The Night of the Following DayChauffeurHubert Cornfield
1969Burn!Sir William WalkerGillo Pontecorvo
1970King: A Filmed Record… Montgomery to MemphisHimselfEly LandauDocumentary
1972The NightcomersPeter QuintMichael WinnerNominated—BAFTA Award for Best Actor in a Leading Role
The GodfatherDon Vito CorleoneFrancis Ford CoppolaAcademy Award for Best Actor (refused)
Golden Globe Award for Best Actor – Motion Picture Drama
Kansas City Film Critics Circle Award for Best Actor
Nominated—
BAFTA Award for Best Actor in a Leading Role
Nominated—
National Society of Film Critics Award for Best Actor
Nominated—
New York Film Critics Circle Award for Best Actor
Last Tango in ParisPaulBernardo BertolucciNational Society of Film Critics Award for Best Actor
New York Film Critics Circle Award for Best Actor
Nominated—
Academy Award for Best Actor
Nominated—
BAFTA Award for Best Actor in a Leading Role
1976The Missouri BreaksRobert E. Lee ClaytonArthur Penn
1978RaoniNarratorJean-Pierre Dutilleux
Luiz Carlos Saldanha
Documentary
SupermanJor-ElRichard Donner
1979Apocalypse NowColonel Walter E. KurtzFrancis Ford Coppola
1980The FormulaAdam Steiffel, Chairman Titan OilJohn G. AvildsenNominated—Golden Raspberry Award for Worst Supporting Actor
1989A Dry White SeasonIan McKenzieEuzhan PalcyTokyo International Film Festival Award for Best Actor
Nominated—Academy Award for Best Supporting Actor
Nominated—
BAFTA Award for Best Actor in a Supporting Role
Nominated—
Chicago Film Critics Association Award for Best Supporting Actor
Nominated—
Golden Globe Award for Best Supporting Actor – Motion Picture
Nominated—
New York Film Critics Circle Award for Best Supporting Actor
1990The FreshmanCarmine SabatiniAndrew Bergman
1992Christopher Columbus: The DiscoveryTomás de TorquemadaJohn GlenNominated—Golden Raspberry Award for Worst Supporting Actor
1994Don Juan DeMarcoDr. Jack MicklerJeremy Leven
1996The Island of Dr. MoreauDr. MoreauJohn FrankenheimerGolden Raspberry Award for Worst Supporting Actor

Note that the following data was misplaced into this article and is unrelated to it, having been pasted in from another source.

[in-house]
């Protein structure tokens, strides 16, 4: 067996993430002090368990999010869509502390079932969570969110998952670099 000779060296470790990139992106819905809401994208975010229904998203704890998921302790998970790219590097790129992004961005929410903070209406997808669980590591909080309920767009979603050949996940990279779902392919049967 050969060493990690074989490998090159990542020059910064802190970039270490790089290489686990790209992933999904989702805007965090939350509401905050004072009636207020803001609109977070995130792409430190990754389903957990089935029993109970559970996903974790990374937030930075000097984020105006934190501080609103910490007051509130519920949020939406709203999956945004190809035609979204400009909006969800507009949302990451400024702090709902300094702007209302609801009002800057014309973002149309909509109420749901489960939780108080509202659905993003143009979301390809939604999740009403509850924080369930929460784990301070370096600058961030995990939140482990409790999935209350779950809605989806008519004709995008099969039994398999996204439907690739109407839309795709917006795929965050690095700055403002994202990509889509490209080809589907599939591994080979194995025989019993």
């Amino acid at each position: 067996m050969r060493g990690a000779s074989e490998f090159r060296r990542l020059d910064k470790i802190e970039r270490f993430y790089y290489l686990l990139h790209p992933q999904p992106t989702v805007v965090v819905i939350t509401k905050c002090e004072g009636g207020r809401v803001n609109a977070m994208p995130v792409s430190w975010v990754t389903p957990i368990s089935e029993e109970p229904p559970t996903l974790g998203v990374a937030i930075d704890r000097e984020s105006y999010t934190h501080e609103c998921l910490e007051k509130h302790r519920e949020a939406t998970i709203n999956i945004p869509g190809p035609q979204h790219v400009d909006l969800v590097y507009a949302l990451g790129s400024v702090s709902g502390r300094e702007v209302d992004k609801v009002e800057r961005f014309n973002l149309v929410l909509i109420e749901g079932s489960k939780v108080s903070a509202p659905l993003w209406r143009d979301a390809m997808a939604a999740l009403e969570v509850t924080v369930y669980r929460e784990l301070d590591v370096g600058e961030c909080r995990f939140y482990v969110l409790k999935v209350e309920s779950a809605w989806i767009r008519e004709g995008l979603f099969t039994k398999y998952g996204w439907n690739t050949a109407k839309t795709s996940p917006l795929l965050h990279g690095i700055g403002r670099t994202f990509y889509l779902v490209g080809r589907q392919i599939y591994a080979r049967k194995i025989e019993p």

Nominated—
Golden Raspberry Award for Worst Screen Couple (with “that darn dwarf”)
1997The BraveMcCarthyJohnny Depp
1998Free MoneyWarden Sven “The Swede” SorensonYves Simoneau
2001Apocalypse Now ReduxColonel KurtzFrancis Ford Coppola
2001The ScoreMaxFrank Oz

Marlon Brando gallery

Marlon Brando

According to the Guinness Book of World Records, Brando was paid a record $3.7 million ($14 million in inflation-adjusted dollars) and 11.75% of the gross profits for 13 days work on Superman. He finished out the decade of the 1970s with his controversial performance as Colonel Kurtz in another Coppola film, Apocalypse Now, a box-office hit for which he was highly paid and which helped finance his career layoff during the 1980s.

Marlon Brando

Marlon Brando is a cultural icon whose popularity has endured for over six decades. His rise to national attention in the 1950s had a profound effect on American culture. According to film critic Pauline Kael, “Marlon Brando represented a reaction against the post-war mania for security. As a protagonist, the Brando of the early fifties had no code, only his instincts.

Encyclopedia Brittanica describes him as “the most celebrated of the method actors, and his slurred, mumbling delivery marked his rejection of classical dramatic training. His true and passionate performances proved him one of the greatest actors of his generation”. It also notes the apparent paradox of his talent: “he is regarded as the most influential actor of his generation, yet his open disdain for the acting profession… often manifested itself in the form of questionable choices and uninspired performances. Nevertheless, he remains a riveting screen presence with a vast emotional range and an endless array of compulsively watchable idiosyncrasies.”

marlon brando, last tango in paris, 1972

marlon brando, last tango in paris, 1972

young marlon brando smiling

young marlon brando smiling

marlon brandon the wild one

marlon brandon the wild one

Marlon Brando

Marlon Brando

Marlon Brando the wild one

Marlon Brando the wild one


Marlon Brando, Jr.

Marlon Brando, Jr.


Movies

Per decades

Awards

Oscars

2


Marlon Brando

Marlon Brando, Jr. (April 3, 1924 – July 1, 2004) was an actor, film director, and activist. He is credited with bringing a gripping realism to film acting, and is often cited as one of the greatest and most influential actors of all time.